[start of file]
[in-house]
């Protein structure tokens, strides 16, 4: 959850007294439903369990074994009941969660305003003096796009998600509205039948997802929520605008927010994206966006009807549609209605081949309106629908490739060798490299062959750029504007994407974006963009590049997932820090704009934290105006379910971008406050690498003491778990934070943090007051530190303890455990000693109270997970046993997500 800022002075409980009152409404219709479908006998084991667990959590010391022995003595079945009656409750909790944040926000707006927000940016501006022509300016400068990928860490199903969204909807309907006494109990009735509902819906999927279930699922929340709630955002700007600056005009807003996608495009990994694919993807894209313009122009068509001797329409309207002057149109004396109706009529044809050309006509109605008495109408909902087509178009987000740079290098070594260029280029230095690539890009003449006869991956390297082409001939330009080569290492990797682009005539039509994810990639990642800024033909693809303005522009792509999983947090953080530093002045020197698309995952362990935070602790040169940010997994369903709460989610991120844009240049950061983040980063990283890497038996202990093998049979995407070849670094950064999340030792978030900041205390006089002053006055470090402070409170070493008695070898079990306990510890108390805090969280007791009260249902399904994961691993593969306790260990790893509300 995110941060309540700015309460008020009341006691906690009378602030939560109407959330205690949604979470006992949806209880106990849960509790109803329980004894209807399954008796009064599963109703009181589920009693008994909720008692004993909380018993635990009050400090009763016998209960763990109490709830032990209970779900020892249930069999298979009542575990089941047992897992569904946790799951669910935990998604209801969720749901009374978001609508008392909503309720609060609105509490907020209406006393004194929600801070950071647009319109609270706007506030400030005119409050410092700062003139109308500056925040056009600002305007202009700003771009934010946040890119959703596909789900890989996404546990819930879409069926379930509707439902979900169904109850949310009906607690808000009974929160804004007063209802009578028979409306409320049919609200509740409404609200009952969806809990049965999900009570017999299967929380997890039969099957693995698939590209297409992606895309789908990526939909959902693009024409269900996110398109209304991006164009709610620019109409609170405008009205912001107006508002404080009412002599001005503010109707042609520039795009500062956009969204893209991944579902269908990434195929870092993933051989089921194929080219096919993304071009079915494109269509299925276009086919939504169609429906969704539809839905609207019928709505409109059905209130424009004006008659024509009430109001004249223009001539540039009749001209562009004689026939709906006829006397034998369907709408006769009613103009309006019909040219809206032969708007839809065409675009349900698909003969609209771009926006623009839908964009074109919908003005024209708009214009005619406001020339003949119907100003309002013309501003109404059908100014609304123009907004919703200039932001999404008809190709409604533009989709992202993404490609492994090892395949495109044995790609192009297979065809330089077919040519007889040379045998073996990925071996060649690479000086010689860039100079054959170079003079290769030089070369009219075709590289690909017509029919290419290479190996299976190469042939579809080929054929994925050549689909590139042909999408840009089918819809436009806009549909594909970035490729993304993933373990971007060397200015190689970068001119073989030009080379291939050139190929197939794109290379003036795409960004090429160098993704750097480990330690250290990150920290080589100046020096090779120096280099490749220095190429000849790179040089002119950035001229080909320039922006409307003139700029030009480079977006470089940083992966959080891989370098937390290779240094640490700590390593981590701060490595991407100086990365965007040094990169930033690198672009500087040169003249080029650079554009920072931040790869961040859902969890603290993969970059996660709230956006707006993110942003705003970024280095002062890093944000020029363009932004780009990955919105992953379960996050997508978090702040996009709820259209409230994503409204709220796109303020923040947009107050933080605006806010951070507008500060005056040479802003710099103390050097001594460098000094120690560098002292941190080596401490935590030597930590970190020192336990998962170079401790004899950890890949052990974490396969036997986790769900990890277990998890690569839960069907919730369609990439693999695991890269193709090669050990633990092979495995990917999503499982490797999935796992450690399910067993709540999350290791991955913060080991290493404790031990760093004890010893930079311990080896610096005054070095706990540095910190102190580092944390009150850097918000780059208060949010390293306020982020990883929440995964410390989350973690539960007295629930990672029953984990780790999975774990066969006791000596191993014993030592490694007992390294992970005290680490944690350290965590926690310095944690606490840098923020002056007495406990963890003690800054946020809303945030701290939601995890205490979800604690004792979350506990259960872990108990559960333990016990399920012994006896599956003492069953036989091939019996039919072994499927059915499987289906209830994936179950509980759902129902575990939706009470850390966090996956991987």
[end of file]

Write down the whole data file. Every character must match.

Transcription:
[in-house]
């Protein structure tokens, strides 16, 4: 959850007294439903369990074994009941969660305003003096796009998600509205039948997802929520605008927010994206966006009807549609209605081949309106629908490739060798490299062959750029504007994407974006963009590049997932820090704009934290105006379910971008406050690498003491778990934070943090007051530190303890455990000693109270997970046993997500 800022002075409980009152409404219709479908006998084991667990959590010391022995003595079945009656409750909790944040926000707006927000940016501006022509300016400068990928860490199903969204909807309907006494109990009735509902819906999927279930699922929340709630955002700007600056005009807003996608495009990994694919993807894209313009122009068509001797329409309207002057149109004396109706009529044809050309006509109605008495109408909902087509178009987000740079290098070594260029280029230095690539890009003449006869991956390297082409001939330009080569290492990797682009005539039509994810990639990642800024033909693809303005522009792509999983947090953080530093002045020197698309995952362990935070602790040169940010997994369903709460989610991120844009240049950061983040980063990283890497038996202990093998049979995407070849670094950064999340030792978030900041205390006089002053006055470090402070409170070493008695070898079990306990510890108390805090969280007791009260249902399904994961691993593969306790260990790893509300 995110941060309540700015309460008020009341006691906690009378602030939560109407959330205690949604979470006992949806209880106990849960509790109803329980004894209807399954008796009064599963109703009181589920009693008994909720008692004993909380018993635990009050400090009763016998209960763990109490709830032990209970779900020892249930069999298979009542575990089941047992897992569904946790799951669910935990998604209801969720749901009374978001609508008392909503309720609060609105509490907020209406006393004194929600801070950071647009319109609270706007506030400030005119409050410092700062003139109308500056925040056009600002305007202009700003771009934010946040890119959703596909789900890989996404546990819930879409069926379930509707439902979900169904109850949310009906607690808000009974929160804004007063209802009578028979409306409320049919609200509740409404609200009952969806809990049965999900009570017999299967929380997890039969099957693995698939590209297409992606895309789908990526939909959902693009024409269900996110398109209304991006164009709610620019109409609170405008009205912001107006508002404080009412002599001005503010109707042609520039795009500062956009969204893209991944579902269908990434195929870092993933051989089921194929080219096919993304071009079915494109269509299925276009086919939504169609429906969704539809839905609207019928709505409109059905209130424009004006008659024509009430109001004249223009001539540039009749001209562009004689026939709906006829006397034998369907709408006769009613103009309006019909040219809206032969708007839809065409675009349900698909003969609209771009926006623009839908964009074109919908003005024209708009214009005619406001020339003949119907100003309002013309501003109404059908100014609304123009907004919703200039932001999404008809190709409604533009989709992202993404490609492994090892395949495109044995790609192009297979065809330089077919040519007889040379045998073996990925071996060649690479000086010689860039100079054959170079003079290769030089070369009219075709590289690909017509029919290419290479190996299976190469042939579809080929054929994925050549689909590139042909999408840009089918819809436009806009549909594909970035490729993304993933373990971007060397200015190689970068001119073989030009080379291939050139190929197939794109290379003036795409960004090429160098993704750097480990330690250290990150920290080589100046020096090779120096280099490749220095190429000849790179040089002119950035001229080909320039922006409307003139700029030009480079977006470089940083992966959080891989370098937390290779240094640490700590390593981590701060490595991407100086990365965007040094990169930033690198672009500087040169003249080029650079554009920072931040790869961040859902969890603290993969970059996660709230956006707006993110942003705003970024280095002062890093944000020029363009932004780009990955919105992953379960996050997508978090702040996009709820259209409230994503409204709220796109303020923040947009107050933080605006806010951070507008500060005056040479802003710099103390050097001594460098000094120690560098002292941190080596401490935590030597930590970190020192336990998962170079401790004899950890890949052990974490396969036997986790769900990890277990998890690569839960069907919730369609990439693999695991890269193709090669050990633990092979495995990917999503499982490797999935796992450690399910067993709540999350290791991955913060080991290493404790031990760093004890010893930079311990080896610096005054070095706990540095910190102190580092944390009150850097918000780059208060949010390293306020982020990883929440995964410390989350973690539960007295629930990672029953984990780790999975774990066969006791000596191993014993030592490694007992390294992970005290680490944690350290965590926690310095944690606490840098923020002056007495406990963890003690800054946020809303945030701290939601995890205490979800604690004792979350506990259960872990108990559960333990016990399920012994006896599956003492069953036989091939019996039919072994499927059915499987289906209830994936179950509980759902129902575990939706009470850390966090996956991987």